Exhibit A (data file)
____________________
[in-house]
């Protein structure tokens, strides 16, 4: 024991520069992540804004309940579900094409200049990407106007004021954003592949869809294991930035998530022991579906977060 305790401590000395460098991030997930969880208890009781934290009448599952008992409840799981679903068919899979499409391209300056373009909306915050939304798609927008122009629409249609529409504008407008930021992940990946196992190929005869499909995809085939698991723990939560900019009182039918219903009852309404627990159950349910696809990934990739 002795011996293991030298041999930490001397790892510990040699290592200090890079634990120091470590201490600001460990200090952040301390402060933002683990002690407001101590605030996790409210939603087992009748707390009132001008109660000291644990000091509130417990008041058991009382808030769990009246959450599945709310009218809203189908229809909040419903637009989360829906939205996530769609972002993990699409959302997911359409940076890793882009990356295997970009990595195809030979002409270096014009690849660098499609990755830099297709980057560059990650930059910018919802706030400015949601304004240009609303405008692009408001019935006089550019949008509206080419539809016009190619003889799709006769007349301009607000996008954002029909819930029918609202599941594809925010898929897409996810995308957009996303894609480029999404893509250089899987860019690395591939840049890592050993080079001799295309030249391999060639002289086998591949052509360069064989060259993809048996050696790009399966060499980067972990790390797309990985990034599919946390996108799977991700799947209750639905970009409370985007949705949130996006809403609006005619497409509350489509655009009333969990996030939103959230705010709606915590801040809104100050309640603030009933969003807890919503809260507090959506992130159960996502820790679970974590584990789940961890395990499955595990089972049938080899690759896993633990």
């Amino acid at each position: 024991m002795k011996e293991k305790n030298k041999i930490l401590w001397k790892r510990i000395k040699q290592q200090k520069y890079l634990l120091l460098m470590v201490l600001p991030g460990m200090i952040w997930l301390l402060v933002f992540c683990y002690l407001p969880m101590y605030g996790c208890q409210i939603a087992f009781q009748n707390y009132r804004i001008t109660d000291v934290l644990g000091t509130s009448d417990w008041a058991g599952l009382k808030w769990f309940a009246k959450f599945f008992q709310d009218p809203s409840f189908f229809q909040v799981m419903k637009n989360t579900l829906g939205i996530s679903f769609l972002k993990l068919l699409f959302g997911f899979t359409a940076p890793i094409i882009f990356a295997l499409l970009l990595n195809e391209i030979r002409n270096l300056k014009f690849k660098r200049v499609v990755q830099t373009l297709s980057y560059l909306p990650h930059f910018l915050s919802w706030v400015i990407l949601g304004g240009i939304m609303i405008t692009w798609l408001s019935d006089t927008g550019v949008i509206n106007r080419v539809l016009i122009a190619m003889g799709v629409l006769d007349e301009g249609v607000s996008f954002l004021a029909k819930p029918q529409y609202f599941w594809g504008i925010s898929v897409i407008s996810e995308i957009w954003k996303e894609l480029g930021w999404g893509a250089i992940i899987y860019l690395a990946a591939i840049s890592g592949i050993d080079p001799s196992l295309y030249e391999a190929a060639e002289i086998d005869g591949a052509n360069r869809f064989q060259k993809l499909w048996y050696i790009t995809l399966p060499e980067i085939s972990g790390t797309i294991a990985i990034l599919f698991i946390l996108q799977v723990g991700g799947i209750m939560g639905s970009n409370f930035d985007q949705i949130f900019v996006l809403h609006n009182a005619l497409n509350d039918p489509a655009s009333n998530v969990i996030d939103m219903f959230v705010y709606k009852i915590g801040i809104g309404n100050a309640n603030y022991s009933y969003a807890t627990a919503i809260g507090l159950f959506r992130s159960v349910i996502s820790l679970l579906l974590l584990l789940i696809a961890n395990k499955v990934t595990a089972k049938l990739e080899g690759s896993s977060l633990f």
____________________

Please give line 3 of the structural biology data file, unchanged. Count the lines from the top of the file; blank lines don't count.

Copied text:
């Amino acid at each position: 024991m002795k011996e293991k305790n030298k041999i930490l401590w001397k790892r510990i000395k040699q290592q200090k520069y890079l634990l120091l460098m470590v201490l600001p991030g460990m200090i952040w997930l301390l402060v933002f992540c683990y002690l407001p969880m101590y605030g996790c208890q409210i939603a087992f009781q009748n707390y009132r804004i001008t109660d000291v934290l644990g000091t509130s009448d417990w008041a058991g599952l009382k808030w769990f309940a009246k959450f599945f008992q709310d009218p809203s409840f189908f229809q909040v799981m419903k637009n989360t579900l829906g939205i996530s679903f769609l972002k993990l068919l699409f959302g997911f899979t359409a940076p890793i094409i882009f990356a295997l499409l970009l990595n195809e391209i030979r002409n270096l300056k014009f690849k660098r200049v499609v990755q830099t373009l297709s980057y560059l909306p990650h930059f910018l915050s919802w706030v400015i990407l949601g304004g240009i939304m609303i405008t692009w798609l408001s019935d006089t927008g550019v949008i509206n106007r080419v539809l016009i122009a190619m003889g799709v629409l006769d007349e301009g249609v607000s996008f954002l004021a029909k819930p029918q529409y609202f599941w594809g504008i925010s898929v897409i407008s996810e995308i957009w954003k996303e894609l480029g930021w999404g893509a250089i992940i899987y860019l690395a990946a591939i840049s890592g592949i050993d080079p001799s196992l295309y030249e391999a190929a060639e002289i086998d005869g591949a052509n360069r869809f064989q060259k993809l499909w048996y050696i790009t995809l399966p060499e980067i085939s972990g790390t797309i294991a990985i990034l599919f698991i946390l996108q799977v723990g991700g799947i209750m939560g639905s970009n409370f930035d985007q949705i949130f900019v996006l809403h609006n009182a005619l497409n509350d039918p489509a655009s009333n998530v969990i996030d939103m219903f959230v705010y709606k009852i915590g801040i809104g309404n100050a309640n603030y022991s009933y969003a807890t627990a919503i809260g507090l159950f959506r992130s159960v349910i996502s820790l679970l579906l974590l584990l789940i696809a961890n395990k499955v990934t595990a089972k049938l990739e080899g690759s896993s977060l633990f």